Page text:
🏆 Potty Training Before Preschool - Part 1

Potty Training Before Preschool - Part 1 

Hey mommy friends! I just have a few seconds so I'm gonna pop on here really quick because I had to share something with you. I just got back from my walk and I can't tell you just on one walk alone, how many times I got blinged with messages and texts and questions from my mommy clients and my potty training consulting clients, asking me for help getting their little toddler ready for preschool in the fall. 

Most day cares and preschools require you to have your kiddo completely potty trained before they will accept them into their program. I'm here to help! Let's get started!

If you have a question about potty training make sure to check out parts one thru five of my blog pages. Very valuable information about beginning the process of potty training your toddler all the way up thru getting them into daycare and getting them qualified and enrolled and registered in their preschool.

Are you starting now mamas? 

We gotta get these babies ready because if they aren't potty trained by the time school starts - preschool or daycare - they might not get accepted into the program. And you know some of these waiting lists to get into these daycares and preschools are very long waiting lists. So that would be a big bummer right? 

So here's what we need to do: we need to work fast, but not stressfully to get your kiddos potty trained and ready for preschool. 

Okay first of all day cares, preschools, kinder care, they call it different things all over the world. I say daycare loosely because daycare in some countries means preschool or pre-K. But there are also daycares like in the US that are caregivers for children that are in diapers still and that's a different situation. So as a rule it's usually the school preschool pre-K schools that I'm talking about that require your kiddo to be somewhat potty trained.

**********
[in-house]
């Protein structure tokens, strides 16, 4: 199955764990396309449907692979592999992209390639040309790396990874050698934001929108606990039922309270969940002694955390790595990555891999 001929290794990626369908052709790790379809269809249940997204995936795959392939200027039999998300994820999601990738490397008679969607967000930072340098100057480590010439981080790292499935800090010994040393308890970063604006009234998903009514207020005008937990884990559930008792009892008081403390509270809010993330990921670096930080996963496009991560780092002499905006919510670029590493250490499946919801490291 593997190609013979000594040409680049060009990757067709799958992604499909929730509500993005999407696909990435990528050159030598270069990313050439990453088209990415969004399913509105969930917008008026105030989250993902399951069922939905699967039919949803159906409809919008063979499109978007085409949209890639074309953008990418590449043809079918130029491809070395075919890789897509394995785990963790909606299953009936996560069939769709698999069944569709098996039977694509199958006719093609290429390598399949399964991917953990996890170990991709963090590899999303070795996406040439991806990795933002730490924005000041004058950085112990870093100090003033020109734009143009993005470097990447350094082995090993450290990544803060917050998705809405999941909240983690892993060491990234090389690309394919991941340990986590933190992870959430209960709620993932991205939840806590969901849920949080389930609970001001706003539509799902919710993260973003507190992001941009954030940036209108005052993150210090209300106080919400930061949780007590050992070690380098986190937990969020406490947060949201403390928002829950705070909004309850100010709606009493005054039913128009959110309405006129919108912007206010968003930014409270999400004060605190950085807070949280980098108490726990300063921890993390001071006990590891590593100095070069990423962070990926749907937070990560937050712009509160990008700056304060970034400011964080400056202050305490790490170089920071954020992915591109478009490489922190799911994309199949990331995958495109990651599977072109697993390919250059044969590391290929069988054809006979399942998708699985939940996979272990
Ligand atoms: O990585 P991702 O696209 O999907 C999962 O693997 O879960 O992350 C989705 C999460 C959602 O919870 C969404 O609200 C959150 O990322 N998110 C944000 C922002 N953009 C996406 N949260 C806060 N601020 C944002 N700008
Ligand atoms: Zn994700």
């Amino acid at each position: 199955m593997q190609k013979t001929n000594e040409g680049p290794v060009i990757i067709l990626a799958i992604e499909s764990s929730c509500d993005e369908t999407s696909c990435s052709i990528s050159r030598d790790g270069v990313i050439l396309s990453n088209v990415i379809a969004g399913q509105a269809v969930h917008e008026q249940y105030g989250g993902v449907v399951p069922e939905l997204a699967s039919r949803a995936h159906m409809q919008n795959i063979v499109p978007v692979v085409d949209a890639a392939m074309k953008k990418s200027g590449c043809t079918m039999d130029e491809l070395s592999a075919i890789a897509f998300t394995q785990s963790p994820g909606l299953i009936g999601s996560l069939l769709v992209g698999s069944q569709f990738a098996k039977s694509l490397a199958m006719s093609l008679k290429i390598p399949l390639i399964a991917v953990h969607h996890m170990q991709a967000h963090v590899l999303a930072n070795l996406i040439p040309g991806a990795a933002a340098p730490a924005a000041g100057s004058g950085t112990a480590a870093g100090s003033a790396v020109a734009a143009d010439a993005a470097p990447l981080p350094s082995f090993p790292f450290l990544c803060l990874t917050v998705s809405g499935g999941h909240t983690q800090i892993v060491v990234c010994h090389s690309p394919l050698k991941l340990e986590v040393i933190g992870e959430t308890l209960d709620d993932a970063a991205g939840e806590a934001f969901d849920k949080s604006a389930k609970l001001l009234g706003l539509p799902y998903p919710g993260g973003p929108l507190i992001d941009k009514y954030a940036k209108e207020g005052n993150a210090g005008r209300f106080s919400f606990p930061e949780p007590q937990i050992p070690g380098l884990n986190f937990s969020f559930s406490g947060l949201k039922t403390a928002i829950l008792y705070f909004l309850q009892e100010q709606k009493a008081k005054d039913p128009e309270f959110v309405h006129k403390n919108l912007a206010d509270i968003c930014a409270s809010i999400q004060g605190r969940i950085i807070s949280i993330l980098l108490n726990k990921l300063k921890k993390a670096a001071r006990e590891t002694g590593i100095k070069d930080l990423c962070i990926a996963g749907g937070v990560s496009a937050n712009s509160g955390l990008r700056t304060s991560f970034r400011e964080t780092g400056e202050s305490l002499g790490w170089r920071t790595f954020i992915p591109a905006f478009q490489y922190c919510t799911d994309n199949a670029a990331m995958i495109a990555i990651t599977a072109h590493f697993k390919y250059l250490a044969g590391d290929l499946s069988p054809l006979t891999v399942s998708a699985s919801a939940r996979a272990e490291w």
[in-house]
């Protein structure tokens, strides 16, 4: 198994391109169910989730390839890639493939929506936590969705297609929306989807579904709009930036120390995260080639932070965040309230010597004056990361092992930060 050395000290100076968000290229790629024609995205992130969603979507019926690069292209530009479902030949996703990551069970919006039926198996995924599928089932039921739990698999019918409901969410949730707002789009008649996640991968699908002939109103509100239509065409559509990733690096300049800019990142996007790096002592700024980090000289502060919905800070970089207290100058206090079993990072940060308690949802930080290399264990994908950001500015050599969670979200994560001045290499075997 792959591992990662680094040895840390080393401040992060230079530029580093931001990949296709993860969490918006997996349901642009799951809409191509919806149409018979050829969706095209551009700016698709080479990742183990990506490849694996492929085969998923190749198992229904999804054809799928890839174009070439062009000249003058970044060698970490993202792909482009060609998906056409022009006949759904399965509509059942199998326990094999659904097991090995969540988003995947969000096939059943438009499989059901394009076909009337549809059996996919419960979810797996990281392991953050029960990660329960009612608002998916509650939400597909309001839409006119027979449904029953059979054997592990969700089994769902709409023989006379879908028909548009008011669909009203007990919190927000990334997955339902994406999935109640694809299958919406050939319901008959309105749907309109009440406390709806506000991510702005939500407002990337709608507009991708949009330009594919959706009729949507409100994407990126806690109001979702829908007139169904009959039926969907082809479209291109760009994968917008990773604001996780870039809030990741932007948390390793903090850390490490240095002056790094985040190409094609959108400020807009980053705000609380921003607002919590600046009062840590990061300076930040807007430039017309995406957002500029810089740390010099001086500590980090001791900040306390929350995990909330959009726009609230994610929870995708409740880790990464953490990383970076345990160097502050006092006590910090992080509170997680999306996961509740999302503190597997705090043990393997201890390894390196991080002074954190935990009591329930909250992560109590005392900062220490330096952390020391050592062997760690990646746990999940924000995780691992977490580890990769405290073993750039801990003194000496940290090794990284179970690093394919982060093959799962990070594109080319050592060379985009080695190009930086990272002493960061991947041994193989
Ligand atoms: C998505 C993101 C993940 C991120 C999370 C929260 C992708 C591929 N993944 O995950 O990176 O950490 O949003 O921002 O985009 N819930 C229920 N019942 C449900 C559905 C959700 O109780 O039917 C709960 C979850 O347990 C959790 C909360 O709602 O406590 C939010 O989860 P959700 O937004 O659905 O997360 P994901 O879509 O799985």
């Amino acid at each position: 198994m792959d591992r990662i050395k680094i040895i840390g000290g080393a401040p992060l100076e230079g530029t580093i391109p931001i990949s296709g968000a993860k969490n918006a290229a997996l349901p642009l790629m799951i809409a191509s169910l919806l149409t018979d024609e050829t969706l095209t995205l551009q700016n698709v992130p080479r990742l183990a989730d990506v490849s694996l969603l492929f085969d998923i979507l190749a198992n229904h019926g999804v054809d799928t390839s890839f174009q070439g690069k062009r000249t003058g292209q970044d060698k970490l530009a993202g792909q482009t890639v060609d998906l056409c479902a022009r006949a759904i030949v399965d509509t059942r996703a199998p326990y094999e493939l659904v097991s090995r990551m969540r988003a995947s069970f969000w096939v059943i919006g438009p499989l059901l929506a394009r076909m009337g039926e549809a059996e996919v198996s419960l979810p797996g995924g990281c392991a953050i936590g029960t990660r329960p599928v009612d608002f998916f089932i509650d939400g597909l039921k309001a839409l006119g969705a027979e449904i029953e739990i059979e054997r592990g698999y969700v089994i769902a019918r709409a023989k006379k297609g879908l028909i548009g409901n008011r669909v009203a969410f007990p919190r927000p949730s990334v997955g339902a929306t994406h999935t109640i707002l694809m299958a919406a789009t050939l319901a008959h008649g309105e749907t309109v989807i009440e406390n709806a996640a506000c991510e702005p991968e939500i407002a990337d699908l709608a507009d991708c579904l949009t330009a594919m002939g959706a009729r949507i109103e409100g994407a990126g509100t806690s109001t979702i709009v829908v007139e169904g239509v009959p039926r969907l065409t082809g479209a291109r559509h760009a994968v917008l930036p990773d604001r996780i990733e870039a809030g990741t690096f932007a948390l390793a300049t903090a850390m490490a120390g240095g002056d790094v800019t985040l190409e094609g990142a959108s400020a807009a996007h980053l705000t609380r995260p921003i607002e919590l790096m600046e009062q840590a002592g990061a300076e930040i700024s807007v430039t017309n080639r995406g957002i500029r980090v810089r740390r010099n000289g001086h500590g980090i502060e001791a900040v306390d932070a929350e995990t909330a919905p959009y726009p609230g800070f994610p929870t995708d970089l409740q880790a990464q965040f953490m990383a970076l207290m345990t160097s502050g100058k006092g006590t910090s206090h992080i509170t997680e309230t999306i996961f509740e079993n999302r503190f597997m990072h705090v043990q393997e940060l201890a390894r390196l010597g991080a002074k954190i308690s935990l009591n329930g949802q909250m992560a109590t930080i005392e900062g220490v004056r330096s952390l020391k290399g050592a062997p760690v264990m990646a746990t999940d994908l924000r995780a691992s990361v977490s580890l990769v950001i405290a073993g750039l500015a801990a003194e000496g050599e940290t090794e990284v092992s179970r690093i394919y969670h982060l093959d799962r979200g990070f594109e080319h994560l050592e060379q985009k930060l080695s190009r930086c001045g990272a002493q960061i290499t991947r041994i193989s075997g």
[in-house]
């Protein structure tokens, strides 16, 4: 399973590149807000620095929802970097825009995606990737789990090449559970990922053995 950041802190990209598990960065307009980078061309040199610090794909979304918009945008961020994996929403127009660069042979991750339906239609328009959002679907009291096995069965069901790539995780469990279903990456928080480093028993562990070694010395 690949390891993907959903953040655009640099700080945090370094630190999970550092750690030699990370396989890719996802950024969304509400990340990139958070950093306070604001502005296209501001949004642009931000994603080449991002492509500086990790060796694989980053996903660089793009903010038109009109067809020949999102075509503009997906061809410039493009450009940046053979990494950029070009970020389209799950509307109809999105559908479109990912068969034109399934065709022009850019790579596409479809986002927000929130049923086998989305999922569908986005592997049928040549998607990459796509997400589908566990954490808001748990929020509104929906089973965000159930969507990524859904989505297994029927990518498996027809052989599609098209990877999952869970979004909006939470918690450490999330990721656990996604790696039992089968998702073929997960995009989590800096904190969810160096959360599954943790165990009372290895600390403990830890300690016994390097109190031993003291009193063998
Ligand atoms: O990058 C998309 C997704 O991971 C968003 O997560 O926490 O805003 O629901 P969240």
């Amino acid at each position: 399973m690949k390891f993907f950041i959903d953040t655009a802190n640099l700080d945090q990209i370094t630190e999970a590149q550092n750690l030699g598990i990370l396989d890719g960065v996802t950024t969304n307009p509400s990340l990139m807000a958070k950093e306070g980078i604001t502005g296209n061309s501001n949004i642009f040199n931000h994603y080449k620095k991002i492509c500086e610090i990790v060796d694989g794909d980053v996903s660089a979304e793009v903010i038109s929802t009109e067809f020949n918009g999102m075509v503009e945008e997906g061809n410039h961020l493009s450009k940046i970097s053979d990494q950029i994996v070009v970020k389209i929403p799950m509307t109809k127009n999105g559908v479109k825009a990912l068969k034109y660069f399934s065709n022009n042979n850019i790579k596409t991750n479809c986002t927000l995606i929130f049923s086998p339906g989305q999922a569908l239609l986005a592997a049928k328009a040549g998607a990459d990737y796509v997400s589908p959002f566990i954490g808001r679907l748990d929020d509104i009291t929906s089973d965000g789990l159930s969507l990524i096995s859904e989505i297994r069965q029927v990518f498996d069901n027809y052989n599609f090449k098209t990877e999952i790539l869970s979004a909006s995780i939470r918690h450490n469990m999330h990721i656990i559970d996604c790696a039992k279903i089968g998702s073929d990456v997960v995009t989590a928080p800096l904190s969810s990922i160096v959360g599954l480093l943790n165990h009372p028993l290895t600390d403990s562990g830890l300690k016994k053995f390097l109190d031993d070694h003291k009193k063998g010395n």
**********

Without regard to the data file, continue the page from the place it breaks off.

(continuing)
You just need to look on their website to see if they expect them to be partially potty trained, halfway potty trained, completely potty trained. Most of them are going to require that your toddler is fully potty trained or at least mostly potty trained before they are allowed and accepted into the school program. What this means for you as the mommy, the trainer, the coach: You need to have already started your potty training process months ago. Months in advance before school starts. 

Most preschool programs start in the fall so we're talking August September. So you should probably start training in the summer. Use those warm summer months to start doing the bare bottom method, the bare bum technique. Spending your days outside in the sunshine running around in the backyard blowing bubbles chasing butterflies - without pants on. Giving your child plenty of time on their potty training journey so that they're fully prepared and comfortable with potty training by the time school starts. 

Since all day cares and facilities are going to be different with their rules and their regulations and their guidelines and their expectations for your toddler and their potty training level - you might wanna check online, they probably have their information posted on the internet somewhere on their website that you can look to see and read the rules. Read the guidelines, read those expectations and make sure that you're up to par and up to date on everything that you need to do to prepare your child for potty training and being completely potty trained before they start daycare or preschool. 

Some daycares and preschools actually take care of your child and do the whole potty training process with them. They go thru every step of the way: taking them to the bathroom helping, them with their undressing and redressing, getting them cleaned up, wiped up, washing hands and escorted out. They do it on a schedule, they probably do it you know - hourly or in groups. Or maybe they go do the boys at one time and then the girls at another time. Or they probably go before snack time to wash up or after snack time... whatever. So find out what your specific school schedule is and talk to a teacher or a helper and ask them what their routine is what they do with the kiddos and how they go about the potty training part of the kiddos day. So that you can start practicing those steps and get into those routines at home with your toddler so that they're completely familiar and completely aware and and comfortable with the whole process and then they'll know what to expect when they start school.